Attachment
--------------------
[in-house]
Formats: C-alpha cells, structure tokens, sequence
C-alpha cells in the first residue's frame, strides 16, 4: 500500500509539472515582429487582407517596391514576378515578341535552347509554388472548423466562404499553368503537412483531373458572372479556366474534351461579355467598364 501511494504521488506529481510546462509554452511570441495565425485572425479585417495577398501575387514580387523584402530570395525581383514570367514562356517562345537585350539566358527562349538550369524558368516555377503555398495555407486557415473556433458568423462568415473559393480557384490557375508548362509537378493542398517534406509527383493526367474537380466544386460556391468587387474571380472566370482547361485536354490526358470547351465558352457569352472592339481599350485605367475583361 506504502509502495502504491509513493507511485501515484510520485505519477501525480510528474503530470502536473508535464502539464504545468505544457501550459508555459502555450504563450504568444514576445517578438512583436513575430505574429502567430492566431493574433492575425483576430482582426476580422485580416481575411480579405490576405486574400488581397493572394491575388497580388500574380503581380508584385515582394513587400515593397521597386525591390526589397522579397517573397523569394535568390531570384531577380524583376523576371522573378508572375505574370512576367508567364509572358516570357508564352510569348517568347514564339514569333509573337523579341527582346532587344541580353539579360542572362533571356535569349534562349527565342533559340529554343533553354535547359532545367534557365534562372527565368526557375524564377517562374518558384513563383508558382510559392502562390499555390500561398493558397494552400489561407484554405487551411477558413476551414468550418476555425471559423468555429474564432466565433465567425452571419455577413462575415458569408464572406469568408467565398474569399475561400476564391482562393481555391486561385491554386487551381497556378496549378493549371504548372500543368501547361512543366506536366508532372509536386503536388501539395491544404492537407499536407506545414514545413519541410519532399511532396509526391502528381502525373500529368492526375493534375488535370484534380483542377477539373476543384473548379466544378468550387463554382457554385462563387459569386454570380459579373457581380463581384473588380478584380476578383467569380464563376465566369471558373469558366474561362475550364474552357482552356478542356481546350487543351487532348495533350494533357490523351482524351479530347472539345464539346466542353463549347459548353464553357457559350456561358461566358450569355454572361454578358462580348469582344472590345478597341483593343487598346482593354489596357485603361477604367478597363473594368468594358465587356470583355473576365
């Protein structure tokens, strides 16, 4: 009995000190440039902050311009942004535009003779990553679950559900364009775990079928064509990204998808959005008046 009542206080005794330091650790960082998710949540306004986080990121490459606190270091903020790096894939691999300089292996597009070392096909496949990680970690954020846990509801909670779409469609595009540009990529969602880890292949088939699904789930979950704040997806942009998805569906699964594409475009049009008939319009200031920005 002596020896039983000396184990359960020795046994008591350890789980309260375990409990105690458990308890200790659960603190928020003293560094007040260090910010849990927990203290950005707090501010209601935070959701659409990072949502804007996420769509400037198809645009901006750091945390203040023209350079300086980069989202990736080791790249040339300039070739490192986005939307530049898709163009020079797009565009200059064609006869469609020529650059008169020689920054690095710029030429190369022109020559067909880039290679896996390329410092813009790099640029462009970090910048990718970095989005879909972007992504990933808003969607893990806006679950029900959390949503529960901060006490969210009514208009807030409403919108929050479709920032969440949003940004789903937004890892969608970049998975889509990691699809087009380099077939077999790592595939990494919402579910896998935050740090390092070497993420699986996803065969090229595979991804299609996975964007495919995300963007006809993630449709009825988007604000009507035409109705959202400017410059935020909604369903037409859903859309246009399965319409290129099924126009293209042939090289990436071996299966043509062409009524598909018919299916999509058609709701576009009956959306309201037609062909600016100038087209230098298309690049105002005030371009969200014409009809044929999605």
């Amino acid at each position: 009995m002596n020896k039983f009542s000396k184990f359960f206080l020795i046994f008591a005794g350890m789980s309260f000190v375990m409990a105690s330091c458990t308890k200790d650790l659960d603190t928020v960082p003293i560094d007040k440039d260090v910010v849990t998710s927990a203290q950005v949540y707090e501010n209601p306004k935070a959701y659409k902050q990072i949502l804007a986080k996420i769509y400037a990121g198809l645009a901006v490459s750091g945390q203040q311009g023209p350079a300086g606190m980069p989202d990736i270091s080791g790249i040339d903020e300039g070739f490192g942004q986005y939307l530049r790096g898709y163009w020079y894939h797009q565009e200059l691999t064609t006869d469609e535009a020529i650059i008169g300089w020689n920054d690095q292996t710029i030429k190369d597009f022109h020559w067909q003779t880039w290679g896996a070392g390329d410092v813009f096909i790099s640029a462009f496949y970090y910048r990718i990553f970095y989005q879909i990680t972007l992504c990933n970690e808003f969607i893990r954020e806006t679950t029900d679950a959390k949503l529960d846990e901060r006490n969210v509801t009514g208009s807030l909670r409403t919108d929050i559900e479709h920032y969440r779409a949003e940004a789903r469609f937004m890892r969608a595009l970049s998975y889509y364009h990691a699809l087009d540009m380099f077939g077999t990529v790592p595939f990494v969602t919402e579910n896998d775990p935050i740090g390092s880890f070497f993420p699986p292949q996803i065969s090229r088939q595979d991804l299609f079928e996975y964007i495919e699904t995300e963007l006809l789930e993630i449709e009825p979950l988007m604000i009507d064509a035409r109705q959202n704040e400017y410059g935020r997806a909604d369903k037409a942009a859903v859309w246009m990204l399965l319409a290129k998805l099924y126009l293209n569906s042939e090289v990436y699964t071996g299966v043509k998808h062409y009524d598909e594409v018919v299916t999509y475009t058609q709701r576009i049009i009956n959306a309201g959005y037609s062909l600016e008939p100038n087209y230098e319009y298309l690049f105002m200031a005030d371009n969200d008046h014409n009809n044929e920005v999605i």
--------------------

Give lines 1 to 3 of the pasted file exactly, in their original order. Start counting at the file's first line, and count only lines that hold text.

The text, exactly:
[in-house]
Formats: C-alpha cells, structure tokens, sequence
C-alpha cells in the first residue's frame, strides 16, 4: 500500500509539472515582429487582407517596391514576378515578341535552347509554388472548423466562404499553368503537412483531373458572372479556366474534351461579355467598364 501511494504521488506529481510546462509554452511570441495565425485572425479585417495577398501575387514580387523584402530570395525581383514570367514562356517562345537585350539566358527562349538550369524558368516555377503555398495555407486557415473556433458568423462568415473559393480557384490557375508548362509537378493542398517534406509527383493526367474537380466544386460556391468587387474571380472566370482547361485536354490526358470547351465558352457569352472592339481599350485605367475583361 506504502509502495502504491509513493507511485501515484510520485505519477501525480510528474503530470502536473508535464502539464504545468505544457501550459508555459502555450504563450504568444514576445517578438512583436513575430505574429502567430492566431493574433492575425483576430482582426476580422485580416481575411480579405490576405486574400488581397493572394491575388497580388500574380503581380508584385515582394513587400515593397521597386525591390526589397522579397517573397523569394535568390531570384531577380524583376523576371522573378508572375505574370512576367508567364509572358516570357508564352510569348517568347514564339514569333509573337523579341527582346532587344541580353539579360542572362533571356535569349534562349527565342533559340529554343533553354535547359532545367534557365534562372527565368526557375524564377517562374518558384513563383508558382510559392502562390499555390500561398493558397494552400489561407484554405487551411477558413476551414468550418476555425471559423468555429474564432466565433465567425452571419455577413462575415458569408464572406469568408467565398474569399475561400476564391482562393481555391486561385491554386487551381497556378496549378493549371504548372500543368501547361512543366506536366508532372509536386503536388501539395491544404492537407499536407506545414514545413519541410519532399511532396509526391502528381502525373500529368492526375493534375488535370484534380483542377477539373476543384473548379466544378468550387463554382457554385462563387459569386454570380459579373457581380463581384473588380478584380476578383467569380464563376465566369471558373469558366474561362475550364474552357482552356478542356481546350487543351487532348495533350494533357490523351482524351479530347472539345464539346466542353463549347459548353464553357457559350456561358461566358450569355454572361454578358462580348469582344472590345478597341483593343487598346482593354489596357485603361477604367478597363473594368468594358465587356470583355473576365